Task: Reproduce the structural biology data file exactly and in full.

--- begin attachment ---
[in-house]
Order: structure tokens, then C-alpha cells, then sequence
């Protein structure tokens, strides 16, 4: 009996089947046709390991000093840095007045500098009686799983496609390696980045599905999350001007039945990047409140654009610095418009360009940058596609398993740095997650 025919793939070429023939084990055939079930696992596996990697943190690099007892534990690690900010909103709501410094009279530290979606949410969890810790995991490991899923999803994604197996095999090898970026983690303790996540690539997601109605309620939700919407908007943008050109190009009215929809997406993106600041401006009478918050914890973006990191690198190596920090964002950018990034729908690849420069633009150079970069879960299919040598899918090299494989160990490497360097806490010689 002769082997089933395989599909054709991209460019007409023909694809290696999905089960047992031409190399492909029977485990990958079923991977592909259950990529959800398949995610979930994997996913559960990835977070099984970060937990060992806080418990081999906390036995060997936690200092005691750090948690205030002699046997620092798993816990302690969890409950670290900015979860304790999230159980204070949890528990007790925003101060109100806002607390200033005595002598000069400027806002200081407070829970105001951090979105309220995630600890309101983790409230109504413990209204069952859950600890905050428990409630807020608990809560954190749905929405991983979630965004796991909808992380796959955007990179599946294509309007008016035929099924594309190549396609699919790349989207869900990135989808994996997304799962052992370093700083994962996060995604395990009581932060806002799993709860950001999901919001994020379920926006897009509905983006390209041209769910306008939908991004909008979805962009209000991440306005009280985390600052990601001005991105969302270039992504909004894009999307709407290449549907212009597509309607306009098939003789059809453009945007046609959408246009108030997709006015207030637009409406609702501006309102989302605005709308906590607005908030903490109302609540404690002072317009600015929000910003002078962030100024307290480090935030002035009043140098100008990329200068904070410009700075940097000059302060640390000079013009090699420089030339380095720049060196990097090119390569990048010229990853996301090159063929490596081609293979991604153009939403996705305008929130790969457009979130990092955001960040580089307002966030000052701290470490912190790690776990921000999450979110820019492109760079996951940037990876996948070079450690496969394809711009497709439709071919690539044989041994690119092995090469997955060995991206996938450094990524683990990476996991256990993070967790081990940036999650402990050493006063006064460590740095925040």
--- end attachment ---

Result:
[in-house]
Order: structure tokens, then C-alpha cells, then sequence
């Protein structure tokens, strides 16, 4: 009996089947046709390991000093840095007045500098009686799983496609390696980045599905999350001007039945990047409140654009610095418009360009940058596609398993740095997650 025919793939070429023939084990055939079930696992596996990697943190690099007892534990690690900010909103709501410094009279530290979606949410969890810790995991490991899923999803994604197996095999090898970026983690303790996540690539997601109605309620939700919407908007943008050109190009009215929809997406993106600041401006009478918050914890973006990191690198190596920090964002950018990034729908690849420069633009150079970069879960299919040598899918090299494989160990490497360097806490010689 002769082997089933395989599909054709991209460019007409023909694809290696999905089960047992031409190399492909029977485990990958079923991977592909259950990529959800398949995610979930994997996913559960990835977070099984970060937990060992806080418990081999906390036995060997936690200092005691750090948690205030002699046997620092798993816990302690969890409950670290900015979860304790999230159980204070949890528990007790925003101060109100806002607390200033005595002598000069400027806002200081407070829970105001951090979105309220995630600890309101983790409230109504413990209204069952859950600890905050428990409630807020608990809560954190749905929405991983979630965004796991909808992380796959955007990179599946294509309007008016035929099924594309190549396609699919790349989207869900990135989808994996997304799962052992370093700083994962996060995604395990009581932060806002799993709860950001999901919001994020379920926006897009509905983006390209041209769910306008939908991004909008979805962009209000991440306005009280985390600052990601001005991105969302270039992504909004894009999307709407290449549907212009597509309607306009098939003789059809453009945007046609959408246009108030997709006015207030637009409406609702501006309102989302605005709308906590607005908030903490109302609540404690002072317009600015929000910003002078962030100024307290480090935030002035009043140098100008990329200068904070410009700075940097000059302060640390000079013009090699420089030339380095720049060196990097090119390569990048010229990853996301090159063929490596081609293979991604153009939403996705305008929130790969457009979130990092955001960040580089307002966030000052701290470490912190790690776990921000999450979110820019492109760079996951940037990876996948070079450690496969394809711009497709439709071919690539044989041994690119092995090469997955060995991206996938450094990524683990990476996991256990993070967790081990940036999650402990050493006063006064460590740095925040």